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Environmentalists talk up nuclear power in Pandora’s Promise



Pandora’s Promise examines the arguments for nuclear power from an environmental perspective and explores why some people are passionately against it. Regardless of which side of the fence you sit on, with the UK government announcing plans to finance the next generation of nuclear recently, the issues it raises are as relevant as ever.

The film’s opening words are spoken by an anti-nuclear campaigner and demonstrate the challenges and opposition that the industry faces. “The nuclear industry is a death industry, it’s a cancer industry, it’s a bomb industry, it’s killing people and will for the rest of the time”, she says.

It shows poignant footage from the devastation created by a nuclear weapon at Hiroshima, the now abandoned power plant at Chernobyl and the Fukushima accident in 2011. It acknowledges that there is no other energy source that can cause the kind of damage that nuclear has the potential to, but still puts forward a convincing case to use nuclear as a replacement for fossil fuels.

The documentary speaks to several environmentalists, including author Mark Lynas, who openly admit they were opposed to nuclear energy sources, for a variety of reasons, but have since changed their position. They all give their own interesting perspectives on what caused their initial opposition and what resulted in them changing their mind.

Pandora’s Promise argues that renewables cannot plug the gap that will be left if we cut our reliance on polluting fossil fuels, and that growing population and wealth will further increase the need for energy. The film charts the history of nuclear and what has caused the public to fear and mistrust the industry.

The photos, stories and videos that came out of Hiroshima “cut deep”, explains Stewart Brand, an American author best known as the editor of the Whole Earth Catalogue, who was one of Blue & Green Tomorrow’s first interviewees. This left the public with the belief that nuclear is “not primarily an energy source [but] is primarily a weapon”, he adds.

This fear was further compounded by 1970s film The China Syndrome, anti-nuclear adverts placed by oil delivery companies and the misrepresentation in the media of nuclear disasters, such as Chernobyl and Three Mile Island.

The film looks at, and challenges, the usual arguments against nuclear power: that it’s unsafe, it causes radiation, the waste the process creates, its potential to be used as a weapon and the cost.

Anti-nuclear campaigners often use issues around the safety of nuclear, yet when you look at the morality rate for each energy source, nuclear is the second safest after wind. This compares to the 3 million people that die every year from air pollution as a result of fossil fuel plants, according to the film.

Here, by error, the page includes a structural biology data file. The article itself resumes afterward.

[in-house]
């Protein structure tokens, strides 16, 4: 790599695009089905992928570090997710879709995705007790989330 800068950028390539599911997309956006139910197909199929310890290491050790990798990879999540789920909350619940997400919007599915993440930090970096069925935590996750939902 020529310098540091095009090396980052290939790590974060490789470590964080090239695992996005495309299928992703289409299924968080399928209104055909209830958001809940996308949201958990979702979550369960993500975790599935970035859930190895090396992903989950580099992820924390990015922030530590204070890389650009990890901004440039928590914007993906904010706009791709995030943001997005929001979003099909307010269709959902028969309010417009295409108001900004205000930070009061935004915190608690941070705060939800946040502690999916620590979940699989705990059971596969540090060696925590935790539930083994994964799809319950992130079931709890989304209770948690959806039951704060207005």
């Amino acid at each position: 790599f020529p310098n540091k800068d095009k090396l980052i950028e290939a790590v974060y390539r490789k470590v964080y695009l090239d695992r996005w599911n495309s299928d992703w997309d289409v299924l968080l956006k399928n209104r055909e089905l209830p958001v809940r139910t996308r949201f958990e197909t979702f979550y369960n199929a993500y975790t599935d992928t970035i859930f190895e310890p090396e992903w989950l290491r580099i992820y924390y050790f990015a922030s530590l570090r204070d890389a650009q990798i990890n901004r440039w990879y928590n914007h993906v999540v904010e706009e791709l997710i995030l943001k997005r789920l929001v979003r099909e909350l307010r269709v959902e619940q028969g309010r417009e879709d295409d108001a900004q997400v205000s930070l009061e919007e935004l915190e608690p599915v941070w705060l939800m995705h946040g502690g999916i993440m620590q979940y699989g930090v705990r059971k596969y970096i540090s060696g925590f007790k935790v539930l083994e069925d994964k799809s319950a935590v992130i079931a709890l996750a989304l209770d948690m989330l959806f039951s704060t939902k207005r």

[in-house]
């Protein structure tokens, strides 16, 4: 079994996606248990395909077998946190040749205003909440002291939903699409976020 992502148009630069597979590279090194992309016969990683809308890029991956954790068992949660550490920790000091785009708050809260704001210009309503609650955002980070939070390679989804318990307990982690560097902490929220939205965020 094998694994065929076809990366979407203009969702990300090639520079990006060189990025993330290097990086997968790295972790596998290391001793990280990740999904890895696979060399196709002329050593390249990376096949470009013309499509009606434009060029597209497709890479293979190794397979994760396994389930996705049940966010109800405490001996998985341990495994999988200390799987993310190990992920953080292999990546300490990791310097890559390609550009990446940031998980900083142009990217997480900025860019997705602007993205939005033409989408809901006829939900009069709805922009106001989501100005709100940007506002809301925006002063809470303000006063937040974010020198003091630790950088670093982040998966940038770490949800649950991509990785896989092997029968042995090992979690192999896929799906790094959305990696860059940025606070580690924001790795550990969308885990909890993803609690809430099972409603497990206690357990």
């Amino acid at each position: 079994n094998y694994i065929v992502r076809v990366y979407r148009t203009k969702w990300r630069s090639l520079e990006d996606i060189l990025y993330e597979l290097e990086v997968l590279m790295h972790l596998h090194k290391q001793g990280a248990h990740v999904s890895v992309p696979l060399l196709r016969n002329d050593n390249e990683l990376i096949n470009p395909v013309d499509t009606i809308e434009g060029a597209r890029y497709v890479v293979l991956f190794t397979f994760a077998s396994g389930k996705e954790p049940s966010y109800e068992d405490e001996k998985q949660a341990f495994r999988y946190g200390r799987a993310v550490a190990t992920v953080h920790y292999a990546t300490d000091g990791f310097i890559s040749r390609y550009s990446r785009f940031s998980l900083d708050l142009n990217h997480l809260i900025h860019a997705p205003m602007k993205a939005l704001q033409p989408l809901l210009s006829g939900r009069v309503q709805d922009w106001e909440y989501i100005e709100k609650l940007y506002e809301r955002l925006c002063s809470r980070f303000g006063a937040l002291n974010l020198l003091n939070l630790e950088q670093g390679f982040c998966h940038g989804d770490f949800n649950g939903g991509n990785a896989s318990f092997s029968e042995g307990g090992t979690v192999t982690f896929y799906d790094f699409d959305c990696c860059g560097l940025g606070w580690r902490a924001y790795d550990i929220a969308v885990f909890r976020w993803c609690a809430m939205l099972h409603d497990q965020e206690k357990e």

In the case of radiation, the film argues that it is difficult to communicate to the public what radiation is on how figures representing radiation relate to the wider world. The film crew take a electronic radiation counter to various locations, including sites that have experienced nuclear accidents, demonstrating that its is a natural occurrence.

When asked about nuclear plants leaking tritium, Gwyneth Craven, a novelist and journalist, answered, “If you ate one banana you would get more radiation exposure than you would if you drank all the water that comes out of the plant in one day.”

The concerns around nuclear proliferation are mentioned in the documentary but unsurprisingly there isn’t a solution for this issue. Richard Rhodes, an author and journalist, points out that there are around 38 countries with the technology to develop nuclear weapons yet none have. “We won’t get rid of nuclear weapons by forgetting how to make them, we will get rid of nuclear weapons by deciding we don’t want them around anymore”, he added.

Pandora’s Promise does what a documentary is supposed to do: it raises questions, makes the viewer consider their position and offers a starting point for a wider and more in-depth debate.

Pandora’s Promise is available to download on iTunes here.

Further reading:

Climate scientists: nuclear power vital in climate change fight

UK to build first nuclear plant in a generation, as Hinkley C is given go-ahead

Britons split three ways on attitude to nuclear power

Getting beneath nuclear power

Is the threat of proliferation enough to reject nuclear power?